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Brown (B-17F) / Stigler (Bf-109G) Set

Brown (B-17F) / Stigler (Bf-109G) Set
Brown (B-17F) / Stigler (Bf-109G) Set
Brown (B-17F) / Stigler (Bf-109G) Set
Brown (B-17F) / Stigler (Bf-109G) Set
Brown (B-17F) / Stigler (Bf-109G) Set
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All metal, hand-painted and ready to hang! Each Panel Size: approx 18" x 40"Sold as a set only. PLEASE ALLOW FROM 3-8 WEEKS FOR DELIVERY Please read the artist's disclosure: "Based on my research, ...  >Read More
$1,195.00
Qty:
All metal, hand-painted and ready to hang!

Each Panel Size: approx 18" x 40"

Sold as a set only.

PLEASE ALLOW FROM 3-8 WEEKS FOR DELIVERY

Please read the artist's disclosure:

"Based on my research, this is what I've concluded on the markings on these two planes and its now famous heroic mission on Dec 20, 1943 with Charlie Brown's "Ye Olde Pub" and Franz Stigler's "Yellow 2" Bf-109G-6...

I've looked at all available nose art photos in the 379BG and none - repeat, NONE had any nose art/name above the windows. That space is usually reserved for a row of bomb missions. Likely due to its visibility from the ground - I know this from doing the CAFs "Texas Raiders" recently when I painted the bombs up there. All favored below the windows and in cases, also had mission scoreboard there. Its the last thing they would have seen before climbing up the door hatch which is also located in that nose area.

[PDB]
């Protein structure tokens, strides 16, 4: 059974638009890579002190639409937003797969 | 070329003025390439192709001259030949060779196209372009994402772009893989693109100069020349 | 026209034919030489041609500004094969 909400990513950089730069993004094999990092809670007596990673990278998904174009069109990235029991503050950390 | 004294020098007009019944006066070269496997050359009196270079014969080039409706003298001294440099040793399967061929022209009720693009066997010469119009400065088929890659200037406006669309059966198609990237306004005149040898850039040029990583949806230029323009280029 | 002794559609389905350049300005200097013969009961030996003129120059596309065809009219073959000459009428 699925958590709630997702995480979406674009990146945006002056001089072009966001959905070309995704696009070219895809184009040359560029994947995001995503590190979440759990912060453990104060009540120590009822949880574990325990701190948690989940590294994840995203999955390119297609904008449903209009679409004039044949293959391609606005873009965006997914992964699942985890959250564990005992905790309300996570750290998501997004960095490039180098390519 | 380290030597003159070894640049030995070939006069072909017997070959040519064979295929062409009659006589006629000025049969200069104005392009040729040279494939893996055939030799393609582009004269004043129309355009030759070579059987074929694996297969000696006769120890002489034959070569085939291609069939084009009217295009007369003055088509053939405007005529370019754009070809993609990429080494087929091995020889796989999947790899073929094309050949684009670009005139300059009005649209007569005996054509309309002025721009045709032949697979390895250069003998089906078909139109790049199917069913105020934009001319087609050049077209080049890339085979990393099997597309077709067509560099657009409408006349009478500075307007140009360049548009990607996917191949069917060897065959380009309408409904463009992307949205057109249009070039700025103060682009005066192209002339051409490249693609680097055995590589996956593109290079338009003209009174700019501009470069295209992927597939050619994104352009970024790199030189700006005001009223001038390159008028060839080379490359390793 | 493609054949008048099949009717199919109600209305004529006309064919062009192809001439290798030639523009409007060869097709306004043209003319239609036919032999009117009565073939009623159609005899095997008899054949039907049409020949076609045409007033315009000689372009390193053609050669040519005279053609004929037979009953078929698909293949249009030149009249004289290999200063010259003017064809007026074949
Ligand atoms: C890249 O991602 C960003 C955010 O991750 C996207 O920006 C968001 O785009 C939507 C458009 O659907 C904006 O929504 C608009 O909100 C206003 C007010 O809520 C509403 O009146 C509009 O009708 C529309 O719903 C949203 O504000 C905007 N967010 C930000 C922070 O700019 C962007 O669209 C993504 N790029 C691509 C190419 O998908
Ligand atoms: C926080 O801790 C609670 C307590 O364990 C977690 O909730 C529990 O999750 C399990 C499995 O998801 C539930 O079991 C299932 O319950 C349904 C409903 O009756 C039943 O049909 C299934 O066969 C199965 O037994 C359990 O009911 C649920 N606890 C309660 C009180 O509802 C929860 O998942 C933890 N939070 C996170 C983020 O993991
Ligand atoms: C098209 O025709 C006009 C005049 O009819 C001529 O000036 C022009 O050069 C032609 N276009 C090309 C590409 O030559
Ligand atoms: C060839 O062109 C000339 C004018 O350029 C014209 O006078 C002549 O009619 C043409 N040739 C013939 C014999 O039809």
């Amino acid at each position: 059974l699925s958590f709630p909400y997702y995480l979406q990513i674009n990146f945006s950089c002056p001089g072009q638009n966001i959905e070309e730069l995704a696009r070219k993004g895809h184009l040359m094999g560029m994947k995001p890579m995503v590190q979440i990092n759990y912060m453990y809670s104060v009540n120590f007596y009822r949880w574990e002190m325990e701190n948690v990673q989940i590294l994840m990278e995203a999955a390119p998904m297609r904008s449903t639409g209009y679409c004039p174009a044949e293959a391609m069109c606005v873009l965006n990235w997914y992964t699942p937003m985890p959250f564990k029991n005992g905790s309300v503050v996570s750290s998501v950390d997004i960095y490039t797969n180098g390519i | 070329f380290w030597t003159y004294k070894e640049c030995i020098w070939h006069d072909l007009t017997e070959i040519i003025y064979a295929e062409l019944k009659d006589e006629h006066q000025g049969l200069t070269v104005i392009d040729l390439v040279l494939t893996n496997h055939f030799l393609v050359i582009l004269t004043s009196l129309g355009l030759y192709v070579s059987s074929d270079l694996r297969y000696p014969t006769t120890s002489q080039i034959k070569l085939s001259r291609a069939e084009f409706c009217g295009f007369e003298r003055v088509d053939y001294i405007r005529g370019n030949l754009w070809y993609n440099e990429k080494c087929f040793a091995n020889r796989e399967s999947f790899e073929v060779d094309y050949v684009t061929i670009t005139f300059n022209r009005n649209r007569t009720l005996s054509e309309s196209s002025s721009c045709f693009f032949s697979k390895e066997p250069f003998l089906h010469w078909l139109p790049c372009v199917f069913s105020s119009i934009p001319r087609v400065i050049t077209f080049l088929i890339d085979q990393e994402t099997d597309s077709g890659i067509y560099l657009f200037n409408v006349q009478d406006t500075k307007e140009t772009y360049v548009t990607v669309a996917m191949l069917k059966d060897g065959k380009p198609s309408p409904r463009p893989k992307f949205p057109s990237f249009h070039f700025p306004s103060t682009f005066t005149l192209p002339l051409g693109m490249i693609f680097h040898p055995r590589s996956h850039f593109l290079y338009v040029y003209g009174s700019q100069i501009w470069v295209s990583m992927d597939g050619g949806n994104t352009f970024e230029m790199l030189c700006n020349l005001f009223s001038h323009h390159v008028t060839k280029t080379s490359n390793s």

In the book "A Higher Call", on page 164 Charlie describes looking at the nose art at dawn, noticed its painted red gothic letters with white outline. This was his first time in this plane, first time as a Captain and his 2nd mission of the war. The B-17 already was a veteran with 14 prior missions. Were those missions painted above the windows??

Stigler flew many 109s in JG-27 and at least 2 G-6s. White 12 when he was in N. Africa (Tan camo version) and this one. The "Dash" was likely because the "wavy line" didn't appear in that group until spring of '44.

Also, his personal emblem art "Eva" was not on the plane until sometime mid/late '44 when he married Eva. In full disclosure, I took the liberty to add it for aesthetic purposes in producing these panels as a set...

On page 220, Charlie described "Airmen milling around the plane examining the damage with awe snapping pictures" - prior to Charlie returning to his home base. "Ye Olde Pub" would not fly in combat again... If it were not for the gallant heroism of the German pilot (Stigler) escorting the heavily damaged 17, and not shooting it down, this story would never have been told.

Even with the top brass keeping a lid on this encounter, withholding dully earned medals, photos being taken, 14 prior missions, I believe some of those photos are out there to put a definitive ID on what the markings and damage were on this Fortress and will surface at some point. Perhaps subsequent photos were "confiscated" as to not let the US public know of this event. But all the time (14 missions) before this event? Has to be some...

Artists renditions depicted with various versions of nose art, colors, fuselage color codes and tail codes...

I contend that the name is how (or similar) it should have looked. White fuselage codes (as it was practiced on most of the OD scheme. Insignia Blue "K" (as per SD110 directive on squadron codes), yellow s/n and radio call letter "S"... Yes some fuselage codes were in lo-vis Neutral Gray later.

Two things of note on the restored and modified from G to and F B-17 (ex: "Madras Maiden"), The tail marking are "crooked" and not properly lined up with the "Chord" of the a/c as specified by the T.O. on paint markings. The group code "K" is the wrong color. There are other minute details off, but I digress...

2nd is a 2003 interview with Mike Fuller at Stigler's home where Stigler shows his Galland panel (which I produce) and claims it to be "original" given to him by Galland himself... How about that for an endorsement!!!"

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